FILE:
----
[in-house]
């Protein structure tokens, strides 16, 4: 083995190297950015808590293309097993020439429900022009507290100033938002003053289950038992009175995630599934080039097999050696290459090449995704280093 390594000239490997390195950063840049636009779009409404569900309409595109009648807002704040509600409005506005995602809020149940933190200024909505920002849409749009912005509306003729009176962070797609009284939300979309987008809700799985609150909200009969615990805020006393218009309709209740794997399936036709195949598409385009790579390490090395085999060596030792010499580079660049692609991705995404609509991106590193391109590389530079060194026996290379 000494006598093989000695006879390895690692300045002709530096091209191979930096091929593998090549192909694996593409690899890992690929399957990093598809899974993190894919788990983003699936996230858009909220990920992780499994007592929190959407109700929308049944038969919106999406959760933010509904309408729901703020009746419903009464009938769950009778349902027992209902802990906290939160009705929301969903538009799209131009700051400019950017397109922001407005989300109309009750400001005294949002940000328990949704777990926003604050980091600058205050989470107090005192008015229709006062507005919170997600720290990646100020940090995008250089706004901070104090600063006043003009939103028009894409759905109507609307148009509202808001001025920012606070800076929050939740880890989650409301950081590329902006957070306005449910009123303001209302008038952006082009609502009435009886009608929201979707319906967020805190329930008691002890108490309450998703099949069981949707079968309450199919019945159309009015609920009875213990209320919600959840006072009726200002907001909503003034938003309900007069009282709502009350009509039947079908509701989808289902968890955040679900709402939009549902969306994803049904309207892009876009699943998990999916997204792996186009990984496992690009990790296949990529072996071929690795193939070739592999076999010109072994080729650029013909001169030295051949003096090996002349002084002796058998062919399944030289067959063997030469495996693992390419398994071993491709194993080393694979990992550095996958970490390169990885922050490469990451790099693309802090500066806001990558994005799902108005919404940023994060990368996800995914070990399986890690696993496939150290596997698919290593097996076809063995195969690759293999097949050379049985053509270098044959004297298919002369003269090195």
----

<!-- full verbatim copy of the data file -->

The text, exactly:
[in-house]
């Protein structure tokens, strides 16, 4: 083995190297950015808590293309097993020439429900022009507290100033938002003053289950038992009175995630599934080039097999050696290459090449995704280093 390594000239490997390195950063840049636009779009409404569900309409595109009648807002704040509600409005506005995602809020149940933190200024909505920002849409749009912005509306003729009176962070797609009284939300979309987008809700799985609150909200009969615990805020006393218009309709209740794997399936036709195949598409385009790579390490090395085999060596030792010499580079660049692609991705995404609509991106590193391109590389530079060194026996290379 000494006598093989000695006879390895690692300045002709530096091209191979930096091929593998090549192909694996593409690899890992690929399957990093598809899974993190894919788990983003699936996230858009909220990920992780499994007592929190959407109700929308049944038969919106999406959760933010509904309408729901703020009746419903009464009938769950009778349902027992209902802990906290939160009705929301969903538009799209131009700051400019950017397109922001407005989300109309009750400001005294949002940000328990949704777990926003604050980091600058205050989470107090005192008015229709006062507005919170997600720290990646100020940090995008250089706004901070104090600063006043003009939103028009894409759905109507609307148009509202808001001025920012606070800076929050939740880890989650409301950081590329902006957070306005449910009123303001209302008038952006082009609502009435009886009608929201979707319906967020805190329930008691002890108490309450998703099949069981949707079968309450199919019945159309009015609920009875213990209320919600959840006072009726200002907001909503003034938003309900007069009282709502009350009509039947079908509701989808289902968890955040679900709402939009549902969306994803049904309207892009876009699943998990999916997204792996186009990984496992690009990790296949990529072996071929690795193939070739592999076999010109072994080729650029013909001169030295051949003096090996002349002084002796058998062919399944030289067959063997030469495996693992390419398994071993491709194993080393694979990992550095996958970490390169990885922050490469990451790099693309802090500066806001990558994005799902108005919404940023994060990368996800995914070990399986890690696993496939150290596997698919290593097996076809063995195969690759293999097949050379049985053509270098044959004297298919002369003269090195």